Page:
30. July 2019
Eczema increases food allergies in children with eczema

Infants with severe rashes (eczema) that are also colonised by a certain type of bacteria develop fewer food allergies than children without this bacteria.

This finding was published by Olympia Tsilochristou and her colleagues from King’s College in London, UK, and from the US in May 2019.


Which bacterium was identified?


The bacterium is called Staphylococcus aureus (S. aureus). It is usually harmless and is found on the skin and in the mucous membranes of 25-30% of healthy people, where it goes completely unnoticed.

The name comes from the Greek staphylé meaning ‘grape’ and kókkos meaning ‘grain’ or ‘corn’. The Latin word aureus means ‘golden’. The name translates roughly as ‘golden grape ball’.


What did the researchers want to test?

S. aureus has already been linked for some time to the occurrence of eczema, allergic rhinitis, asthma and food allergies. We also know that severe eczema increases the risk of developing food allergies.

The researchers wanted to know more precisely how S. aureus, food allergies and the severity of eczema are related.


How did the researchers conduct the study?


They examined data that had already been collected in 2015 for the LEAP study, a very well-known allergy study. LEAP is the abbreviation of ‘Learning Early About Peanut Allergy’. The study investigated 640 children with severe eczema and/or a chicken egg allergy.

Now the research team has conducted a new analysis to determine whether children with S. aureus also have an allergic reaction to certain foods. They took a closer look at the data on the immune protein IgE. There is a specific IgE protein for every food, which makes it possible to determine what exactly is causing the allergic reaction. The researchers also looked at the severity of eczema in children with S. aureus.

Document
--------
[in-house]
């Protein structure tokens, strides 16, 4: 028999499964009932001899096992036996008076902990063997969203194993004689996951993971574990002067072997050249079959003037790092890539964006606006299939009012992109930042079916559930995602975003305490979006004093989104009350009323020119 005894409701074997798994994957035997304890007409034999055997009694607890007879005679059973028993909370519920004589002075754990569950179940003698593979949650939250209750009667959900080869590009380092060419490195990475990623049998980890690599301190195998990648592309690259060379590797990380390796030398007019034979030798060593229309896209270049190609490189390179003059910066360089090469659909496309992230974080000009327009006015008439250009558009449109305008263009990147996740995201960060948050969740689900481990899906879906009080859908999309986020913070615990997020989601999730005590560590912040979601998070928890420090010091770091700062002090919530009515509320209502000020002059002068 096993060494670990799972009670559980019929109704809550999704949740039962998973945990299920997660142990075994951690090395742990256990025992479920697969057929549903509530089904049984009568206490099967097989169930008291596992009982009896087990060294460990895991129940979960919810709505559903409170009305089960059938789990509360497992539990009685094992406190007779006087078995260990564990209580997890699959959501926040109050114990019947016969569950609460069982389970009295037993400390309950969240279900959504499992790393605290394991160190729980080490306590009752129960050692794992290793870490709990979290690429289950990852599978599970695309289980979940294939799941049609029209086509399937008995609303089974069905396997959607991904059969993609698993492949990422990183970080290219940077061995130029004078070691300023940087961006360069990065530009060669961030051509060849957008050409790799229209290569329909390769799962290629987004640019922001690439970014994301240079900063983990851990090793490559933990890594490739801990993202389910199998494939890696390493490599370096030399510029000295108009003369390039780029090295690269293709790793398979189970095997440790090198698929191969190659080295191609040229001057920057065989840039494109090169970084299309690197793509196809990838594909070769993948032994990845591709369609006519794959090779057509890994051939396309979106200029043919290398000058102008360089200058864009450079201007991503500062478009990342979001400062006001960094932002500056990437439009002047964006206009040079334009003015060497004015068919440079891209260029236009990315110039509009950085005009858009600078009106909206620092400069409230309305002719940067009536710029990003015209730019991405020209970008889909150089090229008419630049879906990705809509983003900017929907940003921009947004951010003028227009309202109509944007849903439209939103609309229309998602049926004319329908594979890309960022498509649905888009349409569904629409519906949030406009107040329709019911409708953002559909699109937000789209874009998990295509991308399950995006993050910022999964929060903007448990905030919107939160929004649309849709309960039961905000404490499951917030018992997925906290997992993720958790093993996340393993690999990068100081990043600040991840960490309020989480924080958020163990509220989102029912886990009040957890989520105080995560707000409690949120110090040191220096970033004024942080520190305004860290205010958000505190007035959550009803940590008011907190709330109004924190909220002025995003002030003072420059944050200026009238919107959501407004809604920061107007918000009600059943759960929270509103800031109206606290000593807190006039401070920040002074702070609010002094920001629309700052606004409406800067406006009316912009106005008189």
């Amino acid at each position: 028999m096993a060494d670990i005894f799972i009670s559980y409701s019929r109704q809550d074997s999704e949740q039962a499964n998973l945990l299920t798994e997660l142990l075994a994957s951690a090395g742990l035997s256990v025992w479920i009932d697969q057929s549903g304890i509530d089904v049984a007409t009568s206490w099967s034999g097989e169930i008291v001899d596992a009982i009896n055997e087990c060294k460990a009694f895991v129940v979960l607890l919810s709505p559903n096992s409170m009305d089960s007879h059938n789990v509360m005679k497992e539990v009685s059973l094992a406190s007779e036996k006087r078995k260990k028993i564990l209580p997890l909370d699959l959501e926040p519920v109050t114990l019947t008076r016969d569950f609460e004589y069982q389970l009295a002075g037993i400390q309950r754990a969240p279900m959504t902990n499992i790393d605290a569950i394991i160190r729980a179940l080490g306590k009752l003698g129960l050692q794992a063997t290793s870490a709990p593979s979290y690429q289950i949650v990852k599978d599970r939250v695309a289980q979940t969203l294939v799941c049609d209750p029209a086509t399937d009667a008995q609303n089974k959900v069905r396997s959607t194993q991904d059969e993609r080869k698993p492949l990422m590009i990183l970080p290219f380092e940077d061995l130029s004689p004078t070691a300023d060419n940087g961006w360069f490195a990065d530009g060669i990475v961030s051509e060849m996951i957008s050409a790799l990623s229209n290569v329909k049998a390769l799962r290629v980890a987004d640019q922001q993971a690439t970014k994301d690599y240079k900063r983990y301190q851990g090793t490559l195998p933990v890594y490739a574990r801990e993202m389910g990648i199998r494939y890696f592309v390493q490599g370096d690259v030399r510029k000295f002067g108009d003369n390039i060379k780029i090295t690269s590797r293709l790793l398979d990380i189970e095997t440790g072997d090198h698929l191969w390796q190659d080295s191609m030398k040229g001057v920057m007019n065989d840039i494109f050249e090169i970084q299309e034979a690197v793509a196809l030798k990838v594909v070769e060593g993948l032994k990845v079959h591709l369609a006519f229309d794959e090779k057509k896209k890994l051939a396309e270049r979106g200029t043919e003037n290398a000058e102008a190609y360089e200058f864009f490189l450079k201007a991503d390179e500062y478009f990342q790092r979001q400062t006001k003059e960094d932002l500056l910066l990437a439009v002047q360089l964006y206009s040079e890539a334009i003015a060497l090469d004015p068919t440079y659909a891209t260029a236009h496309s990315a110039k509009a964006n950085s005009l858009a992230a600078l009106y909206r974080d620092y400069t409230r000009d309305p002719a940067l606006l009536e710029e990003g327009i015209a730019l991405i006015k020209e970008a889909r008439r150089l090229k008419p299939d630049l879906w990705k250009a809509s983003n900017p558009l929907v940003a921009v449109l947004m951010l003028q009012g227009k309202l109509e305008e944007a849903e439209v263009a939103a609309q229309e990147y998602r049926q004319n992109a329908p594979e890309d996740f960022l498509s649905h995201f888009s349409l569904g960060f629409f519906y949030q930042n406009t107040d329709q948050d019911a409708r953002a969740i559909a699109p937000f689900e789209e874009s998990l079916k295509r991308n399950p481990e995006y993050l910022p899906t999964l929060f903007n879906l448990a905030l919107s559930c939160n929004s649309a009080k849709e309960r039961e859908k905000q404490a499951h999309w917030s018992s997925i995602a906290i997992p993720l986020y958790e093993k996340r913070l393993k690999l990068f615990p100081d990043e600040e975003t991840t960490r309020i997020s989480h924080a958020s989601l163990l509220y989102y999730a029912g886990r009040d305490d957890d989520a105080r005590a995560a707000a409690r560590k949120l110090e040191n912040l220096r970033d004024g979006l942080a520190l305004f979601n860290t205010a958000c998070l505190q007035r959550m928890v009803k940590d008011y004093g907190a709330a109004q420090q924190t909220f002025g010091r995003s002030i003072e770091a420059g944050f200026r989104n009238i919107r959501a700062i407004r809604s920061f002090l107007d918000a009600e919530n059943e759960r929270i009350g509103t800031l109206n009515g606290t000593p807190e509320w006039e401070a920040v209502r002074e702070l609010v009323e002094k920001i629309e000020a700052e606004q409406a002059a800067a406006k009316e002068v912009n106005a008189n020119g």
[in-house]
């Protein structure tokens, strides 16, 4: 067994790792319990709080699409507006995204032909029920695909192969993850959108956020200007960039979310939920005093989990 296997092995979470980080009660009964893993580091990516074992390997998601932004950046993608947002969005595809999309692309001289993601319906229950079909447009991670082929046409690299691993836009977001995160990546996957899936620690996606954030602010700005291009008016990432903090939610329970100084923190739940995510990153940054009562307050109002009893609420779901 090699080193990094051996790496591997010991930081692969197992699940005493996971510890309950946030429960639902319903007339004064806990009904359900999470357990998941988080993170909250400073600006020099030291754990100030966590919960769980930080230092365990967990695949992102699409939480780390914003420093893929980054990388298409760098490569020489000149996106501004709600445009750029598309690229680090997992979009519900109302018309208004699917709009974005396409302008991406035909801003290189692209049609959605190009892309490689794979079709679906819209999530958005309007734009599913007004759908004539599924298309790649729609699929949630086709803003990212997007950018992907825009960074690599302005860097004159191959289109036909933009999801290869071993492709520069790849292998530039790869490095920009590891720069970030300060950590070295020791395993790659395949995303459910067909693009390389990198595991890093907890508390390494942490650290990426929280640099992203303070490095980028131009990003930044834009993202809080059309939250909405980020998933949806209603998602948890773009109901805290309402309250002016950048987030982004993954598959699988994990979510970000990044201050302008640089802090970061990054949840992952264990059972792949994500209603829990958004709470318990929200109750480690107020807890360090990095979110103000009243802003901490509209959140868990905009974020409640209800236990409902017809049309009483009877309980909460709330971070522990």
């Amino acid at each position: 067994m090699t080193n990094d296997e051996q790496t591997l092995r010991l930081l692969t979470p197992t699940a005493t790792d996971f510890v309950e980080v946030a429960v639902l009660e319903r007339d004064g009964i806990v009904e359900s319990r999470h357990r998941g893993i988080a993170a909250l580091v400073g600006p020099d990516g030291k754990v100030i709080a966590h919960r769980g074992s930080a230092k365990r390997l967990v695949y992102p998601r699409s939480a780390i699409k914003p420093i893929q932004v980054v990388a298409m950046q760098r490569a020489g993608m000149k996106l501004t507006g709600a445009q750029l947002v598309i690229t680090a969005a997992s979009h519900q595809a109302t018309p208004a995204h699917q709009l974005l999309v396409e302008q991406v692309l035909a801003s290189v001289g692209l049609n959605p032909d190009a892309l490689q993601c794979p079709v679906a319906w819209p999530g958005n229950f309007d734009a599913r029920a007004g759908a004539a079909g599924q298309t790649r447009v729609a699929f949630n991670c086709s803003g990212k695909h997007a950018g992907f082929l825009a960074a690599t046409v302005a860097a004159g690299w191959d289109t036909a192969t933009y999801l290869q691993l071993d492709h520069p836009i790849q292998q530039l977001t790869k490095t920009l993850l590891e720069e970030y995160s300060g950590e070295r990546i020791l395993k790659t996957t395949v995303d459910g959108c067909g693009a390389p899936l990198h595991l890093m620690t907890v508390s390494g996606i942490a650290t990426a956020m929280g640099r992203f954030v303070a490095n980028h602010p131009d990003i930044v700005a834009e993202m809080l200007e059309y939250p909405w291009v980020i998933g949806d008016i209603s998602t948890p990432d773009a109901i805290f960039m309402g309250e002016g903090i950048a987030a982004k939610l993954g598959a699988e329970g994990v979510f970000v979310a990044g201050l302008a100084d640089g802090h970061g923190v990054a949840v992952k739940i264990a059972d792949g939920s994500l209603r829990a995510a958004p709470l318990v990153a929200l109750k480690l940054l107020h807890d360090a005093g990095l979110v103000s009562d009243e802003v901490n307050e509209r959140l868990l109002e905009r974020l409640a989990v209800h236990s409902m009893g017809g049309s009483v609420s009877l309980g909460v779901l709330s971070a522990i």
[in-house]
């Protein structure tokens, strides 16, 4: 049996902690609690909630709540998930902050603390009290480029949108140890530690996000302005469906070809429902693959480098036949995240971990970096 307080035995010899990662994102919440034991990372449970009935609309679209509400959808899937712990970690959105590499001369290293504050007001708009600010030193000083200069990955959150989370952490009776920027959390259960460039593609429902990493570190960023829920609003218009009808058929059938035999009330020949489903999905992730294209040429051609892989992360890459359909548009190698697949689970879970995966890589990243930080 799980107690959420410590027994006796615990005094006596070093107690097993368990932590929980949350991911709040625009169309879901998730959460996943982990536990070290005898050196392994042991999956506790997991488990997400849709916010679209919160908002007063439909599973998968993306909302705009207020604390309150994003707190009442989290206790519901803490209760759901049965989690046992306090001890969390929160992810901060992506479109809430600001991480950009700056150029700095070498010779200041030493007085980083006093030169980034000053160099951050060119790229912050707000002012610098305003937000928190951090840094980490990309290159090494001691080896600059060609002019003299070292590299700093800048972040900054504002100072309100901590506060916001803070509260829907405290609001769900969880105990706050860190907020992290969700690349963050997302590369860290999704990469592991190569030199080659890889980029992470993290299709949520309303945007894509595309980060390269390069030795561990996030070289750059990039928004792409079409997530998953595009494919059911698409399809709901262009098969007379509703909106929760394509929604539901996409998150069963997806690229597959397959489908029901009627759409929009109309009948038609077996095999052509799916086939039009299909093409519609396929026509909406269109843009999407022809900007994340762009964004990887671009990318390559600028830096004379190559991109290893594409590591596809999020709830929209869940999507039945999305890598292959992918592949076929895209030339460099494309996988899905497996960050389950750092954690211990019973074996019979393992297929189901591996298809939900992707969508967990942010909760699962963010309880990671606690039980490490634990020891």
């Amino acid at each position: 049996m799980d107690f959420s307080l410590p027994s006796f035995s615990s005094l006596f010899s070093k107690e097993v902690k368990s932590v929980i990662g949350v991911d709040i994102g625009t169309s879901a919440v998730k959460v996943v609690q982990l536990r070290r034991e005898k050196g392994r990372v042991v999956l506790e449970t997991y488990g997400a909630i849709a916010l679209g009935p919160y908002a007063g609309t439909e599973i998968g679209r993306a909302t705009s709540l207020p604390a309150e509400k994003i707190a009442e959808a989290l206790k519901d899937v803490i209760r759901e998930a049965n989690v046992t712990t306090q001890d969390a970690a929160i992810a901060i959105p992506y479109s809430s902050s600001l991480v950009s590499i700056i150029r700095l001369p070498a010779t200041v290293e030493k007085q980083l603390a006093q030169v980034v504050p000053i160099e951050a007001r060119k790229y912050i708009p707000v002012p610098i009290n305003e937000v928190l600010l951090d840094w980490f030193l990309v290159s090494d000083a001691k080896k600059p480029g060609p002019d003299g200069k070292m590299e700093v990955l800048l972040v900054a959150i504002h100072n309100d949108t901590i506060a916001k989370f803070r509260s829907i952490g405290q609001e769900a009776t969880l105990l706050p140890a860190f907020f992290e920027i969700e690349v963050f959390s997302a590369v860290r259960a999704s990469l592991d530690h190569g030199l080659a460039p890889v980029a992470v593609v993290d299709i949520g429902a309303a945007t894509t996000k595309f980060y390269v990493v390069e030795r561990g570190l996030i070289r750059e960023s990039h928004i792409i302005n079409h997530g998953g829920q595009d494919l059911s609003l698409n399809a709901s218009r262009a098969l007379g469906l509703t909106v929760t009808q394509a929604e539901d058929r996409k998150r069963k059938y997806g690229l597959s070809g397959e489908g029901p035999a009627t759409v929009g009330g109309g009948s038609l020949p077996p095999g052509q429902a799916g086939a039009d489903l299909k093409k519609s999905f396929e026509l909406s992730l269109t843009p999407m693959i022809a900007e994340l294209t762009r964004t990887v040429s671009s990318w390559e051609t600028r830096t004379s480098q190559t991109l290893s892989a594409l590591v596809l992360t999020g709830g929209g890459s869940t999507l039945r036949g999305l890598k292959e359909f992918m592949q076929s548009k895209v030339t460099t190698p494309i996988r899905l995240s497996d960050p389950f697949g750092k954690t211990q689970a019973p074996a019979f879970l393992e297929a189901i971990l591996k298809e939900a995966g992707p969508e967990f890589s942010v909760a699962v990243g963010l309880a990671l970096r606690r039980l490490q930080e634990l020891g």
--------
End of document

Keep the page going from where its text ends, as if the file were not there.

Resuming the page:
What were the findings?


Children with severe eczema (also called atopic dermatitis) and/or an egg allergy who had evidence of S. aureus on their skin had higher levels of anti-peanut and anti-egg white IgE than children without S. aureus.


Furthermore, egg allergies in children with S. aureus often remained until the age of five or six years. This was unusual, since egg allergies usually disappear in most children before they reach this age. The researchers also discovered that children with S. aureus are more likely to develop a peanut allergy.


Why is this study important?


There is an association between S. aureus and food allergies in children with eczema. S. aureus should therefore be included as an additional risk factor for food allergies in children with eczema. It may be possible to prevent food allergies by treating S. aureus in infancy. Further studies must be conducted in order to determine whether this is an effective therapeutic approach, says Olympia Tsilochristou, the author of the study.


Original Study

Tsilochristou O et al. Association of Staphylococcus aureus colonization with food allergy occurs independently of eczema severity. J Allergy Clin Immunol. 2019 May 29. pii: S0091-6749(19)30611-6. Epub ahead of print.



Du Toit G et al. Randomized Trial of Peanut Consumption in Infants at Risk for Peanut Allergy

N Engl J Med 2015; 372:803-13

Twitter-Account of London-based allergy specialist Olympia Tsilochristou



Presse Release  from King’s College London



Author: kf/ktg